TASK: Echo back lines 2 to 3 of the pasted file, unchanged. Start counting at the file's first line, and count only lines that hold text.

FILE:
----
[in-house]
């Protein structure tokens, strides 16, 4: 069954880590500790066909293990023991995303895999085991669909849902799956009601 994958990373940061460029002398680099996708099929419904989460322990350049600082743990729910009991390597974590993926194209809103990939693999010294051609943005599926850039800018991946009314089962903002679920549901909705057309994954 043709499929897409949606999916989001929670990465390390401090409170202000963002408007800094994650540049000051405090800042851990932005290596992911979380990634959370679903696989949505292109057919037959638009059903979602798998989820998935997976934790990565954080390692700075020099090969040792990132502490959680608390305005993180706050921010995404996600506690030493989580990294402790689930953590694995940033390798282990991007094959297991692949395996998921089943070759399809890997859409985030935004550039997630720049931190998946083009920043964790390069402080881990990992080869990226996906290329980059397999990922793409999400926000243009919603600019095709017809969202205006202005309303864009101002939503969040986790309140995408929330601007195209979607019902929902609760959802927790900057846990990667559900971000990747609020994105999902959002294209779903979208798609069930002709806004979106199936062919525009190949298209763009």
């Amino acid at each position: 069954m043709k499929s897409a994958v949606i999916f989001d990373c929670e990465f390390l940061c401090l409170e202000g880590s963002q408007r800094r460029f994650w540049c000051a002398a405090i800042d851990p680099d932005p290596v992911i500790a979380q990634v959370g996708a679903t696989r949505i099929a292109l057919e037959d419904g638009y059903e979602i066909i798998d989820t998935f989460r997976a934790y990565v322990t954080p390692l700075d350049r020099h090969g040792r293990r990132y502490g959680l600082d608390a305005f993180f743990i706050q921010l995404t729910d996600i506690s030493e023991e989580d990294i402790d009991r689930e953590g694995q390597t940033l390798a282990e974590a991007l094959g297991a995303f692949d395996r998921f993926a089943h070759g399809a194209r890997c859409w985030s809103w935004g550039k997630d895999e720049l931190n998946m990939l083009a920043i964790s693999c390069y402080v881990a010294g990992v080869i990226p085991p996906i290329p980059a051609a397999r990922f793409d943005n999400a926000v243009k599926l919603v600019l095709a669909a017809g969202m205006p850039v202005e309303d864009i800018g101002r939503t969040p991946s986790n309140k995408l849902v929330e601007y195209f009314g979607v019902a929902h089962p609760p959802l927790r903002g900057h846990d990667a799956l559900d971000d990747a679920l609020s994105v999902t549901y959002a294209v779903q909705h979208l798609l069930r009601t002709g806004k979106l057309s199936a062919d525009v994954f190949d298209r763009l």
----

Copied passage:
């Protein structure tokens, strides 16, 4: 069954880590500790066909293990023991995303895999085991669909849902799956009601 994958990373940061460029002398680099996708099929419904989460322990350049600082743990729910009991390597974590993926194209809103990939693999010294051609943005599926850039800018991946009314089962903002679920549901909705057309994954 043709499929897409949606999916989001929670990465390390401090409170202000963002408007800094994650540049000051405090800042851990932005290596992911979380990634959370679903696989949505292109057919037959638009059903979602798998989820998935997976934790990565954080390692700075020099090969040792990132502490959680608390305005993180706050921010995404996600506690030493989580990294402790689930953590694995940033390798282990991007094959297991692949395996998921089943070759399809890997859409985030935004550039997630720049931190998946083009920043964790390069402080881990990992080869990226996906290329980059397999990922793409999400926000243009919603600019095709017809969202205006202005309303864009101002939503969040986790309140995408929330601007195209979607019902929902609760959802927790900057846990990667559900971000990747609020994105999902959002294209779903979208798609069930002709806004979106199936062919525009190949298209763009």
């Amino acid at each position: 069954m043709k499929s897409a994958v949606i999916f989001d990373c929670e990465f390390l940061c401090l409170e202000g880590s963002q408007r800094r460029f994650w540049c000051a002398a405090i800042d851990p680099d932005p290596v992911i500790a979380q990634v959370g996708a679903t696989r949505i099929a292109l057919e037959d419904g638009y059903e979602i066909i798998d989820t998935f989460r997976a934790y990565v322990t954080p390692l700075d350049r020099h090969g040792r293990r990132y502490g959680l600082d608390a305005f993180f743990i706050q921010l995404t729910d996600i506690s030493e023991e989580d990294i402790d009991r689930e953590g694995q390597t940033l390798a282990e974590a991007l094959g297991a995303f692949d395996r998921f993926a089943h070759g399809a194209r890997c859409w985030s809103w935004g550039k997630d895999e720049l931190n998946m990939l083009a920043i964790s693999c390069y402080v881990a010294g990992v080869i990226p085991p996906i290329p980059a051609a397999r990922f793409d943005n999400a926000v243009k599926l919603v600019l095709a669909a017809g969202m205006p850039v202005e309303d864009i800018g101002r939503t969040p991946s986790n309140k995408l849902v929330e601007y195209f009314g979607v019902a929902h089962p609760p959802l927790r903002g900057h846990d990667a799956l559900d971000d990747a679920l609020s994105v999902t549901y959002a294209v779903q909705h979208l798609l069930r009601t002709g806004k979106l057309s199936a062919d525009v994954f190949d298209r763009l």